Feb 21 · Last update 9 mo. ago.

Is the Myanmar coup protest part of the Milk Tea Alliance?

The Myanmar military orchestrated a coup d’état on the 1st February 2021, imposing a year-long state of emergency and detaining President Win Myint, State Counsellor Aung San Suu Kyi, and civilian ministers and members of Parliament. Protests against the coup d’état broke out in Myanmar the next day and have since widened into labour strikes, civil disobedience, pot-banging and military boycott campaigns, but the military has instigated a counter-campaign of an internet blackout, protest arrests and the use of violence against demonstrators. The Milk Tea Alliance was initially an Internet joke but became a Internet solidarity movement drawing parallels between Hong Kong, Taiwan, and Thailand, all nations drink milk tea and have recently seen pro-democracy protests and/or clashed with Chinese trolls/nationalists on social media. Activists in Myanmar and Thailand have shared pictures of Royal Myanmar Tea bags online in solidarity with protesters in Myanmar, while some activists have clearly used anti-China placards and memes both in Myanmar's protests and online. The three-finger ‘Hunger Games’ salute seen in Thailand’s protests has also been used in Myanmar as activists borrow symbols from other protest movements in the region. What factors are driving these current protests? Is it simply the military coup, or part of a wider stand for democracy and human rights, or the start of an anti-China stance spreading across Asia?
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Myanmar joins the Milk Tea Alliance
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Myanmar joins the Milk Tea Alliance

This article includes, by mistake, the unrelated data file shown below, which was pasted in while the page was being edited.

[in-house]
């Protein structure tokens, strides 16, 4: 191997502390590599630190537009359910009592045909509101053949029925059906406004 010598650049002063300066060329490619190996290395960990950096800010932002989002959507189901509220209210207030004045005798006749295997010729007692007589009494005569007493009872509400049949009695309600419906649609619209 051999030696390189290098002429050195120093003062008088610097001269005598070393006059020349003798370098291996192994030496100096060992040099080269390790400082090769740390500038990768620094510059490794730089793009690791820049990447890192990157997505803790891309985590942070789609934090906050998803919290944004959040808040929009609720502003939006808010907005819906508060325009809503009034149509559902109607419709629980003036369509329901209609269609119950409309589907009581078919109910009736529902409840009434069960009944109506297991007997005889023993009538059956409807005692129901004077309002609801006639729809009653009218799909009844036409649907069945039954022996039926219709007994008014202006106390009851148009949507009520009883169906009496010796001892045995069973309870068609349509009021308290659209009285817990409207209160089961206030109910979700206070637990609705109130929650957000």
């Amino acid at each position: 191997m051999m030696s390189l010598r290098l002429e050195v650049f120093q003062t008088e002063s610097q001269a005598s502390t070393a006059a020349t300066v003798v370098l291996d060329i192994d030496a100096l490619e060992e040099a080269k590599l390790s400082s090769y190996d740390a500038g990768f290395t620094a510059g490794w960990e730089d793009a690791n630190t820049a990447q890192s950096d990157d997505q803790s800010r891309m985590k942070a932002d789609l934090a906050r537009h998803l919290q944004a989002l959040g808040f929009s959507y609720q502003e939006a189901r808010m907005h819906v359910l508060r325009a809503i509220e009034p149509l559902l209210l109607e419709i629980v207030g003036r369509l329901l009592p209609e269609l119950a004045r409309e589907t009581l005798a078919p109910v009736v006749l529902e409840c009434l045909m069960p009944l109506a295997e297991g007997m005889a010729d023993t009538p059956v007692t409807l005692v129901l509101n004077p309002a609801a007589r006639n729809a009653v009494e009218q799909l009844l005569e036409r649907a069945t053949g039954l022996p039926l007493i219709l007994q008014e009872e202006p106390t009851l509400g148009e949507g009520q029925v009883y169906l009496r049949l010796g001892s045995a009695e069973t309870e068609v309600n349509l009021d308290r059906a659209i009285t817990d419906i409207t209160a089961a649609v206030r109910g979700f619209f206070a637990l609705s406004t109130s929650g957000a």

The Milk Tea Alliance are joined in their campaign for the respect of civilian lead democracy and sovereignty, and the restoration of a transparent civilian government in their respective countries. From the fact that the military have already shot a woman in the head, Myanmar is clearly a much more dangerous country for protesters than the others, but the movement of inspiration from Taiwan to Hong Kong to Thailand to Myanmar is clear. Kyaw Nanda, a graphic designer that has used his art as protest, claimed to have been "inspired by how Hong Kong and Thai protesters used creativity and humour in their protests" [1]. Inspiration is now moving both ways as Thai protesters take up the pot and pan beating campaign, tradition in Myanmar to ward off evil spirits, and arguably Hong Kong’s protest movement may enter a new more effective phase if it were to take on the strike action we have seen in Myanmar.

bbc.com/news/world-asia-55902070 [1] nytimes.com/2021/02/17/world/asia/myanmar-coup-protest-art.html

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Feb 21